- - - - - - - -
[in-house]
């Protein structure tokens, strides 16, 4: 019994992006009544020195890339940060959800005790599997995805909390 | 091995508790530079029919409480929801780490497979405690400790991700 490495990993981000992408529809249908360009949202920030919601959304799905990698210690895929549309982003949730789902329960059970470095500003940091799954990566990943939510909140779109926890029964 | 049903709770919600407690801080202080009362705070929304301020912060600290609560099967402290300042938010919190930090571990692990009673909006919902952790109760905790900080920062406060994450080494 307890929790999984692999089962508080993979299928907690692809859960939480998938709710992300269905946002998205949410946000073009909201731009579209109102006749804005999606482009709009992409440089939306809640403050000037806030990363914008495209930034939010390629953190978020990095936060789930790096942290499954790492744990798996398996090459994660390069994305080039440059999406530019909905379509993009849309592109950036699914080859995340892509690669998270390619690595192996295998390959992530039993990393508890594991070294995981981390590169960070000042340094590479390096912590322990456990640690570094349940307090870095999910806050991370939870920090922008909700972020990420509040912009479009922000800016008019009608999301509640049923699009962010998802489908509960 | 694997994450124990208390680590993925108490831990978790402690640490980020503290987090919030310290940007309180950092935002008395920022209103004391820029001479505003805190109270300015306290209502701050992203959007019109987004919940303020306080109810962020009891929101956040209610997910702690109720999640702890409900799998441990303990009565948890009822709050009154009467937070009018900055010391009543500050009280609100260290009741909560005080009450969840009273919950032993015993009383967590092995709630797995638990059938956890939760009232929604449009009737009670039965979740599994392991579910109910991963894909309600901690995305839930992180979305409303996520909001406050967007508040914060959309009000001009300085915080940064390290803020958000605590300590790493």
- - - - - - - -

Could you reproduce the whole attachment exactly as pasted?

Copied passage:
[in-house]
């Protein structure tokens, strides 16, 4: 019994992006009544020195890339940060959800005790599997995805909390 | 091995508790530079029919409480929801780490497979405690400790991700 490495990993981000992408529809249908360009949202920030919601959304799905990698210690895929549309982003949730789902329960059970470095500003940091799954990566990943939510909140779109926890029964 | 049903709770919600407690801080202080009362705070929304301020912060600290609560099967402290300042938010919190930090571990692990009673909006919902952790109760905790900080920062406060994450080494 307890929790999984692999089962508080993979299928907690692809859960939480998938709710992300269905946002998205949410946000073009909201731009579209109102006749804005999606482009709009992409440089939306809640403050000037806030990363914008495209930034939010390629953190978020990095936060789930790096942290499954790492744990798996398996090459994660390069994305080039440059999406530019909905379509993009849309592109950036699914080859995340892509690669998270390619690595192996295998390959992530039993990393508890594991070294995981981390590169960070000042340094590479390096912590322990456990640690570094349940307090870095999910806050991370939870920090922008909700972020990420509040912009479009922000800016008019009608999301509640049923699009962010998802489908509960 | 694997994450124990208390680590993925108490831990978790402690640490980020503290987090919030310290940007309180950092935002008395920022209103004391820029001479505003805190109270300015306290209502701050992203959007019109987004919940303020306080109810962020009891929101956040209610997910702690109720999640702890409900799998441990303990009565948890009822709050009154009467937070009018900055010391009543500050009280609100260290009741909560005080009450969840009273919950032993015993009383967590092995709630797995638990059938956890939760009232929604449009009737009670039965979740599994392991579910109910991963894909309600901690995305839930992180979305409303996520909001406050967007508040914060959309009000001009300085915080940064390290803020958000605590300590790493």